"Fighting words, but do let's knuckle under--
to our prince. Such abuse, such naked threats!
But clearly Zeus has foiled us. Or long before
we would have shut his mouth for him in the halls,
fluent and flowing as his is." (300-304)
Right at this point while reading a bee landed on my open book. I couldn't help but wonder, is this a portent? What would a bee signify?

T's bristly voice comes to clarity:
But no more of your crimes against me, please!
Unless you're bent on cutting me down, now.
and I'd rather die, yes, better that by far
than have to look on at your outrage day by day:
guests treated to blows, men dragging the serving-women
through our noble house, exploiting them all, no shame!"
Dead quiet. The suitors all fell silent, hushed.
Telemachus' guest Theoclymenus enters and sees another portent.
Night shrouds your heads, your faces, down to your knees--
cries of mourning are bursting into fire--cheeks rivering tears--
the wall and the handsome crossbeams dripping dank with blood!
Ghosts, look, thronging the entrance, thronging the court,
go trooping down to the world of death and darkness!
The sun is blotted out of the sky--look there--
a lethal mist spreads all across the earth!" (392-398)
Awesome! The suitors jeer. I have yet another vision of a retelling of this book through Telemachus' view. There could be something more between these two, something not said in the lines of Odysseus, some adventure that bonds them and makes them so loyal to each other. This would be a great book for teens...the whole finding dad, fighting alongside dad, but feeling inadequate next to dad thing. A great coming of age story.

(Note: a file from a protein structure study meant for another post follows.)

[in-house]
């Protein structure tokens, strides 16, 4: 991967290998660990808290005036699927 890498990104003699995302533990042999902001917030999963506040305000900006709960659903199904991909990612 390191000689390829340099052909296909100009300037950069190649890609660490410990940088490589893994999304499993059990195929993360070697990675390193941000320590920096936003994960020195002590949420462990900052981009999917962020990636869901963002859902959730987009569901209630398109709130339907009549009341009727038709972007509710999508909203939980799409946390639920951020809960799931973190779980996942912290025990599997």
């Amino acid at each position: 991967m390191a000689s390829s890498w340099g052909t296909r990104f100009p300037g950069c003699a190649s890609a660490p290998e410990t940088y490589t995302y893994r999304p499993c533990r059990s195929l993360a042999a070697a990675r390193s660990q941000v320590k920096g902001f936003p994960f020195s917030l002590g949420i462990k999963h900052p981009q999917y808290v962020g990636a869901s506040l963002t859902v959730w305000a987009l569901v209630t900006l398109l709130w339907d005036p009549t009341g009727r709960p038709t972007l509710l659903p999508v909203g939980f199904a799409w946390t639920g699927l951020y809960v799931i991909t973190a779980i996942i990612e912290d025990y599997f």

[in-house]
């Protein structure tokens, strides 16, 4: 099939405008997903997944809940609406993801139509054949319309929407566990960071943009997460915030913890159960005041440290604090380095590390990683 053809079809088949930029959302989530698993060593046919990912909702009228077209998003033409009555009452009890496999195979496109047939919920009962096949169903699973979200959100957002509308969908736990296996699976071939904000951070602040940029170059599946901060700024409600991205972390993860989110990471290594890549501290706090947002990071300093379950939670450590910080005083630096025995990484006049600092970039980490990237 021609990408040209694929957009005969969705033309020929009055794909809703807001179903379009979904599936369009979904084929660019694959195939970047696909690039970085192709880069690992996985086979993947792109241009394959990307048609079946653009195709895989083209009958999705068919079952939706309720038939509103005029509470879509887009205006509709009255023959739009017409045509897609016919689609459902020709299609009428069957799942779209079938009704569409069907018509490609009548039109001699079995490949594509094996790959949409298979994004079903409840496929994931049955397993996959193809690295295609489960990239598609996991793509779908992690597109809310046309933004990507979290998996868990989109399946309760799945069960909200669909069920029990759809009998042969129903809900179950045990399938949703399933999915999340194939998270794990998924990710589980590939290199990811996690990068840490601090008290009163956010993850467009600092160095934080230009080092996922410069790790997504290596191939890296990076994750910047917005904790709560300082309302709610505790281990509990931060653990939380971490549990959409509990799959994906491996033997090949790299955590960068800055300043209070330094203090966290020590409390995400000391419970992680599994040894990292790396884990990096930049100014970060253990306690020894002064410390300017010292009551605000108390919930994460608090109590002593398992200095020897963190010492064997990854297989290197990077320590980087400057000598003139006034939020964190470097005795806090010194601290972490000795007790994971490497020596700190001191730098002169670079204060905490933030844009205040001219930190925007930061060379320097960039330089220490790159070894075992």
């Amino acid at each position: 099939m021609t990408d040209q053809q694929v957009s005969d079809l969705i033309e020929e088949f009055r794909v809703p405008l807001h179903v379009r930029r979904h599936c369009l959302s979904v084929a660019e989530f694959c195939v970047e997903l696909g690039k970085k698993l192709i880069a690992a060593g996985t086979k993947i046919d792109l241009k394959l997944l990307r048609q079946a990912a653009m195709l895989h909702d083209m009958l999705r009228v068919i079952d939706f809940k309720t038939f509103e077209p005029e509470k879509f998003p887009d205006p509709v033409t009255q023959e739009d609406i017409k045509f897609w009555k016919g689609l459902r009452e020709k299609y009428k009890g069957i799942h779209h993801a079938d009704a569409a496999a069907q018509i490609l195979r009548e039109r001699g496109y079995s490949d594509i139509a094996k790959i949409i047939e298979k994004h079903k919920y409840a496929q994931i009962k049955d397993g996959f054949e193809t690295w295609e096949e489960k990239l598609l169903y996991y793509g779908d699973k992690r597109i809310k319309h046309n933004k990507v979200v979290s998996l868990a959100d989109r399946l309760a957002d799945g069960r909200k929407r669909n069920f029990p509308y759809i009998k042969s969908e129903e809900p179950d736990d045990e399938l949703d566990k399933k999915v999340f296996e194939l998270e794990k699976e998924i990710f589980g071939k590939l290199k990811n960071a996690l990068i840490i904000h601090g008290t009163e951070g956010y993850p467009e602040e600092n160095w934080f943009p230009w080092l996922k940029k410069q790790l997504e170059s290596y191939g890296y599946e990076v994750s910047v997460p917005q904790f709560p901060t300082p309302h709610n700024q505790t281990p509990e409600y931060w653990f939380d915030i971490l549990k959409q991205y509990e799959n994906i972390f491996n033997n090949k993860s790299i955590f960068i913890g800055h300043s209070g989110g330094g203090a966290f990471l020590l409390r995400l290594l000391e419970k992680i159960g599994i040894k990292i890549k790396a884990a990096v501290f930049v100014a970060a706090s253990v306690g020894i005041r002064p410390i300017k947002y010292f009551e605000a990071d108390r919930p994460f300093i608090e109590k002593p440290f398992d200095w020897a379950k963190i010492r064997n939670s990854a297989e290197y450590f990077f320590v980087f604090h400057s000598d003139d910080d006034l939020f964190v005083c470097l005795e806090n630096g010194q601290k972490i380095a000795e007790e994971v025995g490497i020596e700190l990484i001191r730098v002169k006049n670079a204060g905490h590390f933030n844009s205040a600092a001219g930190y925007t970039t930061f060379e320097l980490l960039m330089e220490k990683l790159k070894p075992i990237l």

That reminds me of some lines from Book 19. Boy sees a sign of the gods, and Odysseus shushes him.
. ...Pallas Athena strode before them,
lifting a golden lamp that cast a dazzling radiance round about.
"Father," Telemachus suddenly burst out to Odysseus,
"oh what a marvel fills my eyes! Look, look there--
all the sides of the hall, the handsome crossbeams,
pinewood rafters, the tall columns towering--
all glow in my eyes like flaming fire!
Surely a god is here--
one of those who rule the vaunting skies!"

"Quiet," his father, the old soldier, warned him.
"Get a grip on yourself. No more questions now.
It's just the way of the gods who rule Olympus.
Off you go to bed. I'll stay here behind
to test the women, test your mother too.
Back to Book 20. There was the's the prophecy:
. Oh I can see it now--
the disaster closing on you all! There's no escaping it,
no way out--not for a single on of you suitors,
wild reckless fools, plotting outrage here... (410-413)

Portents, prophecies...can we get on with the action already?

No comments: